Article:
Do you know what the difference is between mediocre and next level search marketing? According to Carolyn Lyden, writing for Search Engine Land, the difference is user experience.
Creating a Good User Experience
Why it’s Necessary
Keyword stuffing used to be enough to optimize your client’s SEO. However, too many companies started using that strategy, so Google began punishing those who use it. Now, the key to successful search marketing is providing content that searchers find valuable. And you have to ensure your client’s site offers a good user experience. If the searcher’s experience on your client’s site is unpleasant, they won’t become one of your client’s customers. If that’s the case, what was the point of that searcher stopping by the website in the first place?
What’s the easiest way to create content that will guarantee a good user experience? Tapping into your empathetic side. It’s the best way to anticipate what searchers are expecting from your client’s online content. Lyden provides a few suggestions on how to use empathy to provide a good user experience.
You know what assume stands for, right? Just in case your parents never told you, “assuming makes an ass out of u and me.” The outcome of assuming parts of your SEO strategy is no different. You can assume that you know what your client’s target audience is searching for and that your client’s site is perfectly optimized for those searches. However, that’s rarely the case. You won’t know exactly what kind of content and keywords searchers are looking up until you research it. Once you know what searchers are interacting with most on your client’s site, you can optimize SEO to reflect that data. This will make your client’s site show up in more searches and improve the associated user experience by providing content that searchers consider valuable to them.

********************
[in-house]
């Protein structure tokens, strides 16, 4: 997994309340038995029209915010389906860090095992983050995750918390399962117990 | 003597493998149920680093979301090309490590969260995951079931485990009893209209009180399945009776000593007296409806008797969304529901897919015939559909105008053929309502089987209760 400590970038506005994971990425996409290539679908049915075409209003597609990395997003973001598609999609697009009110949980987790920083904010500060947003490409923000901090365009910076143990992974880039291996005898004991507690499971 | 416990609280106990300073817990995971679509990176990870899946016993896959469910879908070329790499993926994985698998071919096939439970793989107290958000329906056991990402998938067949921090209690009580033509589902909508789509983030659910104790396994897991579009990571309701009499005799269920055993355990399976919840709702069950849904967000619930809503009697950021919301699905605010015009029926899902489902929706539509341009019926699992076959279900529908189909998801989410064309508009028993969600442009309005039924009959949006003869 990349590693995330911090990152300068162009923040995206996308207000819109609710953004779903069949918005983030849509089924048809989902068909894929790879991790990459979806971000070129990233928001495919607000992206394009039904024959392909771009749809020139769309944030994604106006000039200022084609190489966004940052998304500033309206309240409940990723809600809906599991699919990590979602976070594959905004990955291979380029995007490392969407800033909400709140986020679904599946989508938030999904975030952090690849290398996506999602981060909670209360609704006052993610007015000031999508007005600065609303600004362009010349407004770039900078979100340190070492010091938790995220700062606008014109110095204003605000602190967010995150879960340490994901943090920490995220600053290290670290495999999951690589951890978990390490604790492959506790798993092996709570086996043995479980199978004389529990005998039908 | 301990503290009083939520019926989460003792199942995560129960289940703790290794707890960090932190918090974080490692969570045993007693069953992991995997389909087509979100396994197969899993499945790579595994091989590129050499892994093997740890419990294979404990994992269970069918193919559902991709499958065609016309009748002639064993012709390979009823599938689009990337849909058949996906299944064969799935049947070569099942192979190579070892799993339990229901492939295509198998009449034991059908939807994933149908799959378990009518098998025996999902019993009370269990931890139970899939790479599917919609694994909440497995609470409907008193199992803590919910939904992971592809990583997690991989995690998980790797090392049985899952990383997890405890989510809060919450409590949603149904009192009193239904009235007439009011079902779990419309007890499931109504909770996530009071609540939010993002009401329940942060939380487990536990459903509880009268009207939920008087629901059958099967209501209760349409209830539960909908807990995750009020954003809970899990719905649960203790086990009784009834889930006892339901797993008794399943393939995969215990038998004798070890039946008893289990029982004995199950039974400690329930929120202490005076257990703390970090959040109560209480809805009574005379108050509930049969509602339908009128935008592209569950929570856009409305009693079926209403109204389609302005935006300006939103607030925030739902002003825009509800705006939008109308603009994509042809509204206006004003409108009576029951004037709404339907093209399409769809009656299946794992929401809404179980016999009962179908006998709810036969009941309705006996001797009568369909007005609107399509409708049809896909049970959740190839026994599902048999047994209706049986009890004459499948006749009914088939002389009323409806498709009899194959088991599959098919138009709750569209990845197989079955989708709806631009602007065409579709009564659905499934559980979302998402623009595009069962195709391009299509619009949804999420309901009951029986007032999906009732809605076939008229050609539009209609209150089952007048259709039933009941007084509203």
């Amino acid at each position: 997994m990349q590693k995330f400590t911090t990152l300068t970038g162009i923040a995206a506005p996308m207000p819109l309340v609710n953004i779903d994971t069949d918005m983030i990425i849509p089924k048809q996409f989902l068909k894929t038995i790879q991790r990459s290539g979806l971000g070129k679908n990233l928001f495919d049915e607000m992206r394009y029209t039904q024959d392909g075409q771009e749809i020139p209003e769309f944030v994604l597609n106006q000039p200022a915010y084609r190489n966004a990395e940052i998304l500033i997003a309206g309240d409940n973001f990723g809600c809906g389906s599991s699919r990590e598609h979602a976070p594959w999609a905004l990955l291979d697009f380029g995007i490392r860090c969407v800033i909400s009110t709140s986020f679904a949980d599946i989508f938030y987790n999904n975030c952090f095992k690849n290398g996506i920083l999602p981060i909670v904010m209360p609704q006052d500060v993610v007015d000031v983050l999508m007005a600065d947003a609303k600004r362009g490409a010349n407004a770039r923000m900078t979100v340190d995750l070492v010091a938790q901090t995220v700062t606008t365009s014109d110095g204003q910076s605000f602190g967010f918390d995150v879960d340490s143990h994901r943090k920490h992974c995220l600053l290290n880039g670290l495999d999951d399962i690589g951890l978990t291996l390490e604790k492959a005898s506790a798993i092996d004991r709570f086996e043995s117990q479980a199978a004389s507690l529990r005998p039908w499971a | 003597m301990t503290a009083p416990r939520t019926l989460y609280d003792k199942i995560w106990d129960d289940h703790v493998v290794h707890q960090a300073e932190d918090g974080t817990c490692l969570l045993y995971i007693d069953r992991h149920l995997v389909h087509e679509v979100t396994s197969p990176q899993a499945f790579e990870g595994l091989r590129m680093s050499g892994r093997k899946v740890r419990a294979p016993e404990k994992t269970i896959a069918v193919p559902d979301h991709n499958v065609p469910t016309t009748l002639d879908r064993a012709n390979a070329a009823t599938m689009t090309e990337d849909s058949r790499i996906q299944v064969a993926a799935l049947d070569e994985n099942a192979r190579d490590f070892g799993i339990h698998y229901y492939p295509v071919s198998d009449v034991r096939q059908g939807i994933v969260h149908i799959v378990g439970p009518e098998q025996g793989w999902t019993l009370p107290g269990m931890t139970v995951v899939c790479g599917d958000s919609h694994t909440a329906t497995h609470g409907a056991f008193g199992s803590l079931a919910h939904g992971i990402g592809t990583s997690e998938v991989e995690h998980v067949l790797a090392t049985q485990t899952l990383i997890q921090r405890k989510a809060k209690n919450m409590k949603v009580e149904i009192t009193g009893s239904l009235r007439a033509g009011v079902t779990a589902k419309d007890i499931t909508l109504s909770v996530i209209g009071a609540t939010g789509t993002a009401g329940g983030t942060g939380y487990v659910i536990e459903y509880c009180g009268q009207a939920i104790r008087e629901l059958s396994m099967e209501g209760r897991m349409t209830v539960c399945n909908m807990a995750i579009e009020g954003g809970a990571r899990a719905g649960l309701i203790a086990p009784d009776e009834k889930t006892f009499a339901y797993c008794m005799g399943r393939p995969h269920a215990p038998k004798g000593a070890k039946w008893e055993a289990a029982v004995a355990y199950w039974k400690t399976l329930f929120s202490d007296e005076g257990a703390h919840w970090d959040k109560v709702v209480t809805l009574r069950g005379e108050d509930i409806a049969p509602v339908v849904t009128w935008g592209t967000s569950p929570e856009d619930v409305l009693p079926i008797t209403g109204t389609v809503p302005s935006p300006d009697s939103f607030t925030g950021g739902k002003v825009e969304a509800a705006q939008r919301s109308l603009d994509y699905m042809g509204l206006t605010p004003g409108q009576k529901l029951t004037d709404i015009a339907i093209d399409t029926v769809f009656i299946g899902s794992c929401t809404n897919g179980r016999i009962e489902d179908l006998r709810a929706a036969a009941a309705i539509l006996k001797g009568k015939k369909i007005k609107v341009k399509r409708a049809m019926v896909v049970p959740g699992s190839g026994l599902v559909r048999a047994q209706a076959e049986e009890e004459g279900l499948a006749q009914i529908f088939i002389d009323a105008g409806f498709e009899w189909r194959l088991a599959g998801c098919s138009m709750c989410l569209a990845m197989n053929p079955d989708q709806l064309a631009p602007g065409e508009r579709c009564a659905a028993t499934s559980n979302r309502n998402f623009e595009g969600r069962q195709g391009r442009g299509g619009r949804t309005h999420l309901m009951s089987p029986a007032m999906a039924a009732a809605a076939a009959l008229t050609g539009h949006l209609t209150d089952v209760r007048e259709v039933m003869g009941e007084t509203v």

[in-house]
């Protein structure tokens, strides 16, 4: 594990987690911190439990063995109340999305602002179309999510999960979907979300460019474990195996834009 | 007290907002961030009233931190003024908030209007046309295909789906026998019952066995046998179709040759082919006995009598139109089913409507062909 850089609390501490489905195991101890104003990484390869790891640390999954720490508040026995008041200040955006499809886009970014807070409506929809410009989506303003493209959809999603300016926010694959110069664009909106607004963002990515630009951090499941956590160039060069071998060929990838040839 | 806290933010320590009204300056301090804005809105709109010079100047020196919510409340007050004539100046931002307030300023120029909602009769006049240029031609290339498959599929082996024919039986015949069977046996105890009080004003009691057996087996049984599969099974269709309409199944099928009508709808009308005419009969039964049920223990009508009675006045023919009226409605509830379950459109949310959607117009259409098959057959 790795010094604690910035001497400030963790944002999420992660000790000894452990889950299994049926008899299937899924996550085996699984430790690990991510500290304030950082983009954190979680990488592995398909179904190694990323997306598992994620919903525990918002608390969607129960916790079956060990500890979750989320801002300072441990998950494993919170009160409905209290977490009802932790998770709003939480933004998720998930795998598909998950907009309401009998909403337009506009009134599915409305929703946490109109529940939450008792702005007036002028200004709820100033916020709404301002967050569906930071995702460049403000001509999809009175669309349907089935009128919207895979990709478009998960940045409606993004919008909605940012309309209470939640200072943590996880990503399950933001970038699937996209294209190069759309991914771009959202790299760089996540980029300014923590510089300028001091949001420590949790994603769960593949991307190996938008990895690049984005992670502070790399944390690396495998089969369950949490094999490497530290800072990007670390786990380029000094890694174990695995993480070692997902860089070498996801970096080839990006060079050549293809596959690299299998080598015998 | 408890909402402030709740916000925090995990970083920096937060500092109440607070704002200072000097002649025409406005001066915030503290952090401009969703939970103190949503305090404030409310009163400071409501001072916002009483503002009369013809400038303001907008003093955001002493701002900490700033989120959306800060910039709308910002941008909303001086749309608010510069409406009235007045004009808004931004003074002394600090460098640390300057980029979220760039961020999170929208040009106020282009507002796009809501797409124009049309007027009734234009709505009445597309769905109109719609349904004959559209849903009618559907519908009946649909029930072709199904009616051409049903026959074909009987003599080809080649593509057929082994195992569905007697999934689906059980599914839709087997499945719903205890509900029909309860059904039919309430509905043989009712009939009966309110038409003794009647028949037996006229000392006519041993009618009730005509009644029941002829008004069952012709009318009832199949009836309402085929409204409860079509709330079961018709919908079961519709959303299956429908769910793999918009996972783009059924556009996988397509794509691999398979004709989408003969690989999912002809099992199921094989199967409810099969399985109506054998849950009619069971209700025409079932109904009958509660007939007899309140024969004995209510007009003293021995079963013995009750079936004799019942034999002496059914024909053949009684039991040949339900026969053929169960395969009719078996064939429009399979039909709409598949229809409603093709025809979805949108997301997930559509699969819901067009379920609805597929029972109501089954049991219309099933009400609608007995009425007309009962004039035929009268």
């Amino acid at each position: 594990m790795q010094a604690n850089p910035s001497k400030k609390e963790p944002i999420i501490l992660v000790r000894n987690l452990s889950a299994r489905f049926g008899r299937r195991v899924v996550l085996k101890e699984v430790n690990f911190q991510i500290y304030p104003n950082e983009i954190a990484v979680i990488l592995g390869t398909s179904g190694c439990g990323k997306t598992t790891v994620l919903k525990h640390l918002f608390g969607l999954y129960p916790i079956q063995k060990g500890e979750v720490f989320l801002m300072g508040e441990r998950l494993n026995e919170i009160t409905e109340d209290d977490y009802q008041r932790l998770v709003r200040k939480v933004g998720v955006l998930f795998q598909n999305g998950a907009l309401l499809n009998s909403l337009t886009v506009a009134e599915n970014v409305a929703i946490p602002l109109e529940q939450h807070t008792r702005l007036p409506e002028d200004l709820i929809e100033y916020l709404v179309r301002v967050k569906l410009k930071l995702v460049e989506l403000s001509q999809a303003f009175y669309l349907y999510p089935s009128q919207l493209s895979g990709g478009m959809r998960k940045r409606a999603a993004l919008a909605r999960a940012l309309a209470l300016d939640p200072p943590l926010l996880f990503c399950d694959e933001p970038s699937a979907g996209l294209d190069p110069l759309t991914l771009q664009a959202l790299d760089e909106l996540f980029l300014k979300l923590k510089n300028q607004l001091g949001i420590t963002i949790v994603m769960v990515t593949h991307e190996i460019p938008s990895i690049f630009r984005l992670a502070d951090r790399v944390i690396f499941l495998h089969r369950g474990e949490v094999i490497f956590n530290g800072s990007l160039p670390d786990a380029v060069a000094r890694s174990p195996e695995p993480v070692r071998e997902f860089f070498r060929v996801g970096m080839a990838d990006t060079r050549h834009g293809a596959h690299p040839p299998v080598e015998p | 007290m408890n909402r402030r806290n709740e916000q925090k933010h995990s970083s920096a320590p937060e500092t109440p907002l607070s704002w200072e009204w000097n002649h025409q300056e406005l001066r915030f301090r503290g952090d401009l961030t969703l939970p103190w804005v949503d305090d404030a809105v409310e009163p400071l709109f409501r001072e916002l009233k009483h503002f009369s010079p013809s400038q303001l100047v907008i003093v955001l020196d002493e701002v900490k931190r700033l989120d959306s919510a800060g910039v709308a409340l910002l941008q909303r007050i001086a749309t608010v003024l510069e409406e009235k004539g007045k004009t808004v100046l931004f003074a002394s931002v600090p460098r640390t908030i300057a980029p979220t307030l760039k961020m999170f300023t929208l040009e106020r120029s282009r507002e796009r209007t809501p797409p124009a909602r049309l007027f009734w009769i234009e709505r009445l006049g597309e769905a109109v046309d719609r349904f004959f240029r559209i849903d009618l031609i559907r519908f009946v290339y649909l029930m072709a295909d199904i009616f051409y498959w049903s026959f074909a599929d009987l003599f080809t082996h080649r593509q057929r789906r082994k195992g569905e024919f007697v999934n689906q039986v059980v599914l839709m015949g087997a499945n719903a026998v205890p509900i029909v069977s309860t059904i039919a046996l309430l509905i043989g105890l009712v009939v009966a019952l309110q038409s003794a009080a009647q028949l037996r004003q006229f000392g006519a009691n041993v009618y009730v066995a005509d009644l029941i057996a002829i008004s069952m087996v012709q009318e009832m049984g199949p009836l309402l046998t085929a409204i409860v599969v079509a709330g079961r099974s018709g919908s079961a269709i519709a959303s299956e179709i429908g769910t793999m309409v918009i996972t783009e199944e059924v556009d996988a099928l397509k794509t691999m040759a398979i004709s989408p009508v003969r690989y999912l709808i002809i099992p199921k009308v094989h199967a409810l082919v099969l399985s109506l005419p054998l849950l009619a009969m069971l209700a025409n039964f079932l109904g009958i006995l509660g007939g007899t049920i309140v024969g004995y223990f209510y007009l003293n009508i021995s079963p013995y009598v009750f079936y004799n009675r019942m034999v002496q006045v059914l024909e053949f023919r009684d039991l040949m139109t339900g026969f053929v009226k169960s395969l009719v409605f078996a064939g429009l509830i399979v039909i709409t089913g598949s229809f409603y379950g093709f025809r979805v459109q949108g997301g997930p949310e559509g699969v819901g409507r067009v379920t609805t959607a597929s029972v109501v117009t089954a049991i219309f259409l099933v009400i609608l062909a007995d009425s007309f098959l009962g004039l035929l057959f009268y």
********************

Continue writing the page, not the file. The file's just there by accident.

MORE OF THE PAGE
Challenge Your Perspective
Just because you type or speak a certain way doesn’t mean that others do. Are your sure that your client’s user experience is tailored to their target audience? And are you sure of who your client’s target audience is? You may be surprised at who is really searching for your client’s products or services if you haven’t done your research.
Lyden gives an example of a mattress company that assumed their target audience was men in their 30s. The company was founded by men, so their marketing team assumed they would easily attract customers similar to themselves. As such, they tailored their marketing and SEO strategies to target middle-aged men to give them a good user experience. It wasn’t until later, after they conducted research on a whim as to who was really visiting their website the most often that they discovered that their primary audience was actually women over the age of 60.
Don’t waste time tailoring your client’s user experience to an inaccurate target audience. You can start the discover process of who your client’s target audience is by looking up audience profiles on AudienceSCAN on AdMall by SalesFuel. Take Auto Painting/Window Tinting Shoppers, for example. You may have imagined higher-income men as the primary audience. In reality, the demographics are split more evenly (59.1% are male and 40.9% are female). And the income bracket of the largest percentage of customers is between $25,000 and $50,000. Without that knowledge, you would have designed the user experience to be way off base. Don’t let that happen to your clients!